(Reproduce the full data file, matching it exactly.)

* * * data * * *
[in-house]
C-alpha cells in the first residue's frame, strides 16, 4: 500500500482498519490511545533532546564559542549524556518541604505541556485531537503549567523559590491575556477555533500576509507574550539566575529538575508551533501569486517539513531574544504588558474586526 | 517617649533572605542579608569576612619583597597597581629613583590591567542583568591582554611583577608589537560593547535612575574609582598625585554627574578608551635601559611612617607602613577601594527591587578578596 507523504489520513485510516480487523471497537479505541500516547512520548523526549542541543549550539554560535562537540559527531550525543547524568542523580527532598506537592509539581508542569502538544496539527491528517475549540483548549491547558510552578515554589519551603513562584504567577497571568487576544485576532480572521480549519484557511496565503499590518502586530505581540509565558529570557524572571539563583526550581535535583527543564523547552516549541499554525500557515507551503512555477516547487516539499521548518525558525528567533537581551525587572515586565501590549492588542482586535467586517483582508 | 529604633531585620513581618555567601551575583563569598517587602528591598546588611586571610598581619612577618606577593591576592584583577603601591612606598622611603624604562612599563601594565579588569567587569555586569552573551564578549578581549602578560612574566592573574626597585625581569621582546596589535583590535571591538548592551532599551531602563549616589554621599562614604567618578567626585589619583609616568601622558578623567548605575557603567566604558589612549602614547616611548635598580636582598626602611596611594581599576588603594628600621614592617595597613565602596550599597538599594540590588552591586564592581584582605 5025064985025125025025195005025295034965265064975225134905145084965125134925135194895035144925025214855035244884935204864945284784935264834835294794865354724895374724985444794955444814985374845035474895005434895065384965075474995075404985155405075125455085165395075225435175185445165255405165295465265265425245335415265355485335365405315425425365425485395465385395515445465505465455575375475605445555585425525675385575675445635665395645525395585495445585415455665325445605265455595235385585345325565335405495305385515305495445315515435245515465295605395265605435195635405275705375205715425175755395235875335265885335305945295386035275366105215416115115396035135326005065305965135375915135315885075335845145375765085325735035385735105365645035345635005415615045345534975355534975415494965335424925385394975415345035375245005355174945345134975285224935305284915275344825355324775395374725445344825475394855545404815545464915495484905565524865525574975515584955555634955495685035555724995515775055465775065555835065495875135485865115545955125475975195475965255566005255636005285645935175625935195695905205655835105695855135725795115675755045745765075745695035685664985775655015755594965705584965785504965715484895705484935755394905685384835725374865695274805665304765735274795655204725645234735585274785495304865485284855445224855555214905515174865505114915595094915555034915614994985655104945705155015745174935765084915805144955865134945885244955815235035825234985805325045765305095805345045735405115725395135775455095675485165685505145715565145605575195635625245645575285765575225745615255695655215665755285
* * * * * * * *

[in-house]
C-alpha cells in the first residue's frame, strides 16, 4: 500500500482498519490511545533532546564559542549524556518541604505541556485531537503549567523559590491575556477555533500576509507574550539566575529538575508551533501569486517539513531574544504588558474586526 | 517617649533572605542579608569576612619583597597597581629613583590591567542583568591582554611583577608589537560593547535612575574609582598625585554627574578608551635601559611612617607602613577601594527591587578578596 507523504489520513485510516480487523471497537479505541500516547512520548523526549542541543549550539554560535562537540559527531550525543547524568542523580527532598506537592509539581508542569502538544496539527491528517475549540483548549491547558510552578515554589519551603513562584504567577497571568487576544485576532480572521480549519484557511496565503499590518502586530505581540509565558529570557524572571539563583526550581535535583527543564523547552516549541499554525500557515507551503512555477516547487516539499521548518525558525528567533537581551525587572515586565501590549492588542482586535467586517483582508 | 529604633531585620513581618555567601551575583563569598517587602528591598546588611586571610598581619612577618606577593591576592584583577603601591612606598622611603624604562612599563601594565579588569567587569555586569552573551564578549578581549602578560612574566592573574626597585625581569621582546596589535583590535571591538548592551532599551531602563549616589554621599562614604567618578567626585589619583609616568601622558578623567548605575557603567566604558589612549602614547616611548635598580636582598626602611596611594581599576588603594628600621614592617595597613565602596550599597538599594540590588552591586564592581584582605 5025064985025125025025195005025295034965265064975225134905145084965125134925135194895035144925025214855035244884935204864945284784935264834835294794865354724895374724985444794955444814985374845035474895005434895065384965075474995075404985155405075125455085165395075225435175185445165255405165295465265265425245335415265355485335365405315425425365425485395465385395515445465505465455575375475605445555585425525675385575675445635665395645525395585495445585415455665325445605265455595235385585345325565335405495305385515305495445315515435245515465295605395265605435195635405275705375205715425175755395235875335265885335305945295386035275366105215416115115396035135326005065305965135375915135315885075335845145375765085325735035385735105365645035345635005415615045345534975355534975415494965335424925385394975415345035375245005355174945345134975285224935305284915275344825355324775395374725445344825475394855545404815545464915495484905565524865525574975515584955555634955495685035555724995515775055465775065555835065495875135485865115545955125475975195475965255566005255636005285645935175625935195695905205655835105695855135725795115675755045745765075745695035685664985775655015755594965705584965785504965715484895705484935755394905685384835725374865695274805665304765735274795655204725645234735585274785495304865485284855445224855555214905515174865505114915595094915555034915614994985655104945705155015745174935765084915805144955865134945885244955815235035825234985805325045765305095805345045735405115725395135775455095675485165685505145715565145605575195635625245645575285765575225745615255695655215665755285